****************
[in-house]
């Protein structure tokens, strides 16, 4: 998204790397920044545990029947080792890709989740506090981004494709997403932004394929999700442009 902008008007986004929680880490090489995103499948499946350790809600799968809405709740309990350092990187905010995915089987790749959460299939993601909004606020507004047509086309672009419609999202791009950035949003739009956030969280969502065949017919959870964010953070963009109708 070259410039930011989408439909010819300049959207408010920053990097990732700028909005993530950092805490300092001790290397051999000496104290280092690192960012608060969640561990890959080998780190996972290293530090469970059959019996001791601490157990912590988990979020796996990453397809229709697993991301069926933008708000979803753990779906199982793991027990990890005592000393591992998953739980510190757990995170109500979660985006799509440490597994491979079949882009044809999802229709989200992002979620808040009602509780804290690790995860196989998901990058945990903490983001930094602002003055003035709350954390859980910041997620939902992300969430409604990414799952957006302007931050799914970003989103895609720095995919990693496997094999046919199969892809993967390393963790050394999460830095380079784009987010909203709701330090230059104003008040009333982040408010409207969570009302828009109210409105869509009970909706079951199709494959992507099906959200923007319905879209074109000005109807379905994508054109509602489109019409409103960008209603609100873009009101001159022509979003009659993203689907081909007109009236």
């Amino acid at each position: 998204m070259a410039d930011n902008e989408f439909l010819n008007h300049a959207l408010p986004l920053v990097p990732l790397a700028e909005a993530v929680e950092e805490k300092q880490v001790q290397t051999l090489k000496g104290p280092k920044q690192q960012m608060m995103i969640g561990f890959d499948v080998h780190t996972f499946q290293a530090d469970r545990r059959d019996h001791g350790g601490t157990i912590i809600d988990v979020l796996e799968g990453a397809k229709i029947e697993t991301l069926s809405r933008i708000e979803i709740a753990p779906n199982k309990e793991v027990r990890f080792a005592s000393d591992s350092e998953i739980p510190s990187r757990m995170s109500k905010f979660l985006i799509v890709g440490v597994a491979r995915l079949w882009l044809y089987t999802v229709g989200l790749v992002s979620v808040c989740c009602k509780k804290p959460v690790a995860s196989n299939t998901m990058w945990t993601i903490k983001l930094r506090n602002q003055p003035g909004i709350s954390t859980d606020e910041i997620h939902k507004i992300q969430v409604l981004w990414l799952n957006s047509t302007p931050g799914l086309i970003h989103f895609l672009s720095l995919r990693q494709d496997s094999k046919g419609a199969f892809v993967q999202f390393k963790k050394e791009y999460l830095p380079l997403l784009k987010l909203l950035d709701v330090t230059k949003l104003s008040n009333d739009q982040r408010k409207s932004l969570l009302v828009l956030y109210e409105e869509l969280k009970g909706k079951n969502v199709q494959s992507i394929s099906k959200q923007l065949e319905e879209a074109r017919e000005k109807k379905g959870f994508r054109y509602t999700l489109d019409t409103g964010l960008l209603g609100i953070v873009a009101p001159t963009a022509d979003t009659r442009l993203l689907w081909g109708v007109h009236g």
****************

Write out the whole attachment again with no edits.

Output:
[in-house]
């Protein structure tokens, strides 16, 4: 998204790397920044545990029947080792890709989740506090981004494709997403932004394929999700442009 902008008007986004929680880490090489995103499948499946350790809600799968809405709740309990350092990187905010995915089987790749959460299939993601909004606020507004047509086309672009419609999202791009950035949003739009956030969280969502065949017919959870964010953070963009109708 070259410039930011989408439909010819300049959207408010920053990097990732700028909005993530950092805490300092001790290397051999000496104290280092690192960012608060969640561990890959080998780190996972290293530090469970059959019996001791601490157990912590988990979020796996990453397809229709697993991301069926933008708000979803753990779906199982793991027990990890005592000393591992998953739980510190757990995170109500979660985006799509440490597994491979079949882009044809999802229709989200992002979620808040009602509780804290690790995860196989998901990058945990903490983001930094602002003055003035709350954390859980910041997620939902992300969430409604990414799952957006302007931050799914970003989103895609720095995919990693496997094999046919199969892809993967390393963790050394999460830095380079784009987010909203709701330090230059104003008040009333982040408010409207969570009302828009109210409105869509009970909706079951199709494959992507099906959200923007319905879209074109000005109807379905994508054109509602489109019409409103960008209603609100873009009101001159022509979003009659993203689907081909007109009236």
């Amino acid at each position: 998204m070259a410039d930011n902008e989408f439909l010819n008007h300049a959207l408010p986004l920053v990097p990732l790397a700028e909005a993530v929680e950092e805490k300092q880490v001790q290397t051999l090489k000496g104290p280092k920044q690192q960012m608060m995103i969640g561990f890959d499948v080998h780190t996972f499946q290293a530090d469970r545990r059959d019996h001791g350790g601490t157990i912590i809600d988990v979020l796996e799968g990453a397809k229709i029947e697993t991301l069926s809405r933008i708000e979803i709740a753990p779906n199982k309990e793991v027990r990890f080792a005592s000393d591992s350092e998953i739980p510190s990187r757990m995170s109500k905010f979660l985006i799509v890709g440490v597994a491979r995915l079949w882009l044809y089987t999802v229709g989200l790749v992002s979620v808040c989740c009602k509780k804290p959460v690790a995860s196989n299939t998901m990058w945990t993601i903490k983001l930094r506090n602002q003055p003035g909004i709350s954390t859980d606020e910041i997620h939902k507004i992300q969430v409604l981004w990414l799952n957006s047509t302007p931050g799914l086309i970003h989103f895609l672009s720095l995919r990693q494709d496997s094999k046919g419609a199969f892809v993967q999202f390393k963790k050394e791009y999460l830095p380079l997403l784009k987010l909203l950035d709701v330090t230059k949003l104003s008040n009333d739009q982040r408010k409207s932004l969570l009302v828009l956030y109210e409105e869509l969280k009970g909706k079951n969502v199709q494959s992507i394929s099906k959200q923007l065949e319905e879209a074109r017919e000005k109807k379905g959870f994508r054109y509602t999700l489109d019409t409103g964010l960008l209603g609100i953070v873009a009101p001159t963009a022509d979003t009659r442009l993203l689907w081909g109708v007109h009236g």